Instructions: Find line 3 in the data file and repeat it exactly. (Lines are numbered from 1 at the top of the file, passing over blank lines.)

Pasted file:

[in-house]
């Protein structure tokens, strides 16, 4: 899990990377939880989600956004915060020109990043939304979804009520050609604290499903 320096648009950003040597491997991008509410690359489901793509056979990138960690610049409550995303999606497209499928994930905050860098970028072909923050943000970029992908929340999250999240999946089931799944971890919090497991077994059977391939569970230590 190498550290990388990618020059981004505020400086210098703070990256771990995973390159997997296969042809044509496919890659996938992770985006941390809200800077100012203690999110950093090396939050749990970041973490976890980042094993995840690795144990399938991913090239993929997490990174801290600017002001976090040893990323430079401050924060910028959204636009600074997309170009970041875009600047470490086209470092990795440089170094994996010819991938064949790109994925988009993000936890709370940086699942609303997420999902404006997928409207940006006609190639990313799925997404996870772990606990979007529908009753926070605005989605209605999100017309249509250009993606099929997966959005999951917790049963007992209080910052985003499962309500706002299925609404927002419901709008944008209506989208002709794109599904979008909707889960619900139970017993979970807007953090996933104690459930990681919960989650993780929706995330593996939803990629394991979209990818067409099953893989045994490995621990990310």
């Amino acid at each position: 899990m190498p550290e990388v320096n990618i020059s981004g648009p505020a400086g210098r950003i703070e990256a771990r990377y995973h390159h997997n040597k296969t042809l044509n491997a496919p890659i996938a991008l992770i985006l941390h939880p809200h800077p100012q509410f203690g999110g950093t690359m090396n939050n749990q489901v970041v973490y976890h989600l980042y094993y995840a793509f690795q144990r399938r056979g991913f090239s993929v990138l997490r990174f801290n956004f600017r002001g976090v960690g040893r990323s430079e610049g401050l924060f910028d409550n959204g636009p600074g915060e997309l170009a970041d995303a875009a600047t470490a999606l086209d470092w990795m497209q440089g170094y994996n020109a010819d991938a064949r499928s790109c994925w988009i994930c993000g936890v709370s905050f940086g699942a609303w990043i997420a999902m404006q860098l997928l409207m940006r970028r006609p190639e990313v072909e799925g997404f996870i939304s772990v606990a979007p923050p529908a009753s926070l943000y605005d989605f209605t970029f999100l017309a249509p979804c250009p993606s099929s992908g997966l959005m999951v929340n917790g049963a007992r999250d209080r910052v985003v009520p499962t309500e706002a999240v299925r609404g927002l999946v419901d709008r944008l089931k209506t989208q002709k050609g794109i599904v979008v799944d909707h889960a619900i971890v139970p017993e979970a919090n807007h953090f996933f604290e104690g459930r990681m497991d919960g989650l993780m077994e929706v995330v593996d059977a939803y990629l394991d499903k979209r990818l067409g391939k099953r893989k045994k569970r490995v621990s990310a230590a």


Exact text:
């Amino acid at each position: 899990m190498p550290e990388v320096n990618i020059s981004g648009p505020a400086g210098r950003i703070e990256a771990r990377y995973h390159h997997n040597k296969t042809l044509n491997a496919p890659i996938a991008l992770i985006l941390h939880p809200h800077p100012q509410f203690g999110g950093t690359m090396n939050n749990q489901v970041v973490y976890h989600l980042y094993y995840a793509f690795q144990r399938r056979g991913f090239s993929v990138l997490r990174f801290n956004f600017r002001g976090v960690g040893r990323s430079e610049g401050l924060f910028d409550n959204g636009p600074g915060e997309l170009a970041d995303a875009a600047t470490a999606l086209d470092w990795m497209q440089g170094y994996n020109a010819d991938a064949r499928s790109c994925w988009i994930c993000g936890v709370s905050f940086g699942a609303w990043i997420a999902m404006q860098l997928l409207m940006r970028r006609p190639e990313v072909e799925g997404f996870i939304s772990v606990a979007p923050p529908a009753s926070l943000y605005d989605f209605t970029f999100l017309a249509p979804c250009p993606s099929s992908g997966l959005m999951v929340n917790g049963a007992r999250d209080r910052v985003v009520p499962t309500e706002a999240v299925r609404g927002l999946v419901d709008r944008l089931k209506t989208q002709k050609g794109i599904v979008v799944d909707h889960a619900i971890v139970p017993e979970a919090n807007h953090f996933f604290e104690g459930r990681m497991d919960g989650l993780m077994e929706v995330v593996d059977a939803y990629l394991d499903k979209r990818l067409g391939k099953r893989k045994k569970r490995v621990s990310a230590a």